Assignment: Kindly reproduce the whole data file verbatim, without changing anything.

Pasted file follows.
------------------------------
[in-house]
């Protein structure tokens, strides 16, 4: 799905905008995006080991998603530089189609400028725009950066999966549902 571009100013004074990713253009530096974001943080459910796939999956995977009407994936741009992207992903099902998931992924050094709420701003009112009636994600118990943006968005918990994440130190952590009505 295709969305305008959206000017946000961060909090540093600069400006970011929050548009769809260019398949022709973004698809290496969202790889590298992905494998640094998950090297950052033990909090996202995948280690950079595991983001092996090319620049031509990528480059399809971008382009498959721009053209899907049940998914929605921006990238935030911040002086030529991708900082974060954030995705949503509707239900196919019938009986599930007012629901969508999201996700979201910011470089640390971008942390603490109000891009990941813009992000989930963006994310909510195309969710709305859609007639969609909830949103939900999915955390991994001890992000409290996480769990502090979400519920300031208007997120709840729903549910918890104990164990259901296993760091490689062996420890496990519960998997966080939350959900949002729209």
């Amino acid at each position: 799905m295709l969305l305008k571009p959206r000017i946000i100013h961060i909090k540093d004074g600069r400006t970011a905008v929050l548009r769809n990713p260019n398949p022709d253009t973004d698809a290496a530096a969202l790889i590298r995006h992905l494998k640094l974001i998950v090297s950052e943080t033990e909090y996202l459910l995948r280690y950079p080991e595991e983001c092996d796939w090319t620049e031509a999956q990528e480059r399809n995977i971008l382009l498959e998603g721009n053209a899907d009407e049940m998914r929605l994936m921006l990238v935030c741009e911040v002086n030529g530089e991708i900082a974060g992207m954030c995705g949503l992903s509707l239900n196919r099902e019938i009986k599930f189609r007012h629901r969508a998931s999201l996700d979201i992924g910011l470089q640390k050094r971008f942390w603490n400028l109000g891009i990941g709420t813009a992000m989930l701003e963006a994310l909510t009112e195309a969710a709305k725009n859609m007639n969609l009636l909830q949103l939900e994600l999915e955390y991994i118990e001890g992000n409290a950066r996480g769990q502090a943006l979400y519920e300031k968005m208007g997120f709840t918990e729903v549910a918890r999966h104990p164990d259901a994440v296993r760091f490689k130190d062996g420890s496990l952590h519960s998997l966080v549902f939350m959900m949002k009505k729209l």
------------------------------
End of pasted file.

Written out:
[in-house]
């Protein structure tokens, strides 16, 4: 799905905008995006080991998603530089189609400028725009950066999966549902 571009100013004074990713253009530096974001943080459910796939999956995977009407994936741009992207992903099902998931992924050094709420701003009112009636994600118990943006968005918990994440130190952590009505 295709969305305008959206000017946000961060909090540093600069400006970011929050548009769809260019398949022709973004698809290496969202790889590298992905494998640094998950090297950052033990909090996202995948280690950079595991983001092996090319620049031509990528480059399809971008382009498959721009053209899907049940998914929605921006990238935030911040002086030529991708900082974060954030995705949503509707239900196919019938009986599930007012629901969508999201996700979201910011470089640390971008942390603490109000891009990941813009992000989930963006994310909510195309969710709305859609007639969609909830949103939900999915955390991994001890992000409290996480769990502090979400519920300031208007997120709840729903549910918890104990164990259901296993760091490689062996420890496990519960998997966080939350959900949002729209």
């Amino acid at each position: 799905m295709l969305l305008k571009p959206r000017i946000i100013h961060i909090k540093d004074g600069r400006t970011a905008v929050l548009r769809n990713p260019n398949p022709d253009t973004d698809a290496a530096a969202l790889i590298r995006h992905l494998k640094l974001i998950v090297s950052e943080t033990e909090y996202l459910l995948r280690y950079p080991e595991e983001c092996d796939w090319t620049e031509a999956q990528e480059r399809n995977i971008l382009l498959e998603g721009n053209a899907d009407e049940m998914r929605l994936m921006l990238v935030c741009e911040v002086n030529g530089e991708i900082a974060g992207m954030c995705g949503l992903s509707l239900n196919r099902e019938i009986k599930f189609r007012h629901r969508a998931s999201l996700d979201i992924g910011l470089q640390k050094r971008f942390w603490n400028l109000g891009i990941g709420t813009a992000m989930l701003e963006a994310l909510t009112e195309a969710a709305k725009n859609m007639n969609l009636l909830q949103l939900e994600l999915e955390y991994i118990e001890g992000n409290a950066r996480g769990q502090a943006l979400y519920e300031k968005m208007g997120f709840t918990e729903v549910a918890r999966h104990p164990d259901a994440v296993r760091f490689k130190d062996g420890s496990l952590h519960s998997l966080v549902f939350m959900m949002k009505k729209l």